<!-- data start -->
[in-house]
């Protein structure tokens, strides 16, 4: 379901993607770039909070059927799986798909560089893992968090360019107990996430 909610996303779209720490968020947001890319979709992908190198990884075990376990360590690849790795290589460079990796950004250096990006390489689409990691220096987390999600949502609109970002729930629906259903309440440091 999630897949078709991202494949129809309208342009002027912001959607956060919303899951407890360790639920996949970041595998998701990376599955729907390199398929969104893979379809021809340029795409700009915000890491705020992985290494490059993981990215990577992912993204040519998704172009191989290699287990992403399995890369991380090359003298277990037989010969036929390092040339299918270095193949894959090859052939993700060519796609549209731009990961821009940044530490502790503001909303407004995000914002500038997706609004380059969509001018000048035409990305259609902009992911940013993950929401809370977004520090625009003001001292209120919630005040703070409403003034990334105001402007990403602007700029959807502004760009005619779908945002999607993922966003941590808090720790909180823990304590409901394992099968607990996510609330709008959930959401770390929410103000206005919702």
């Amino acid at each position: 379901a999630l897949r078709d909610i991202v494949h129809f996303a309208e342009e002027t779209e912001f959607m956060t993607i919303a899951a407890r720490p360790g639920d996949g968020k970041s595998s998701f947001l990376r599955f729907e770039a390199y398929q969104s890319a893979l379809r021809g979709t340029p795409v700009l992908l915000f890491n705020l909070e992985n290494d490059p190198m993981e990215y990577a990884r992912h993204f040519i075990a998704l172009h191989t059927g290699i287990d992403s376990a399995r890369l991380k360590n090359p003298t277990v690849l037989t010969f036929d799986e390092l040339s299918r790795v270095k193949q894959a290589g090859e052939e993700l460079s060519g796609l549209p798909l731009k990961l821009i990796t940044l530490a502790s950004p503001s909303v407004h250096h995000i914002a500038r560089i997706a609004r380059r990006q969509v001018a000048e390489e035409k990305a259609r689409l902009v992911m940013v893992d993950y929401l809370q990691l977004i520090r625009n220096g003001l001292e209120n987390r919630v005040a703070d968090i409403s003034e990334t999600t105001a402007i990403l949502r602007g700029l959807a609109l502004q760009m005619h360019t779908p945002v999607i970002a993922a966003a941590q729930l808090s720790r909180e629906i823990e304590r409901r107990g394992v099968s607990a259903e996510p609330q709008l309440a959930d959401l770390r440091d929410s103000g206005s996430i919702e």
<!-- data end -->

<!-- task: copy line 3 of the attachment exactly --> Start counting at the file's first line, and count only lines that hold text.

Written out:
């Amino acid at each position: 379901a999630l897949r078709d909610i991202v494949h129809f996303a309208e342009e002027t779209e912001f959607m956060t993607i919303a899951a407890r720490p360790g639920d996949g968020k970041s595998s998701f947001l990376r599955f729907e770039a390199y398929q969104s890319a893979l379809r021809g979709t340029p795409v700009l992908l915000f890491n705020l909070e992985n290494d490059p190198m993981e990215y990577a990884r992912h993204f040519i075990a998704l172009h191989t059927g290699i287990d992403s376990a399995r890369l991380k360590n090359p003298t277990v690849l037989t010969f036929d799986e390092l040339s299918r790795v270095k193949q894959a290589g090859e052939e993700l460079s060519g796609l549209p798909l731009k990961l821009i990796t940044l530490a502790s950004p503001s909303v407004h250096h995000i914002a500038r560089i997706a609004r380059r990006q969509v001018a000048e390489e035409k990305a259609r689409l902009v992911m940013v893992d993950y929401l809370q990691l977004i520090r625009n220096g003001l001292e209120n987390r919630v005040a703070d968090i409403s003034e990334t999600t105001a402007i990403l949502r602007g700029l959807a609109l502004q760009m005619h360019t779908p945002v999607i970002a993922a966003a941590q729930l808090s720790r909180e629906i823990e304590r409901r107990g394992v099968s607990a259903e996510p609330q709008l309440a959930d959401l770390r440091d929410s103000g206005s996430i919702e």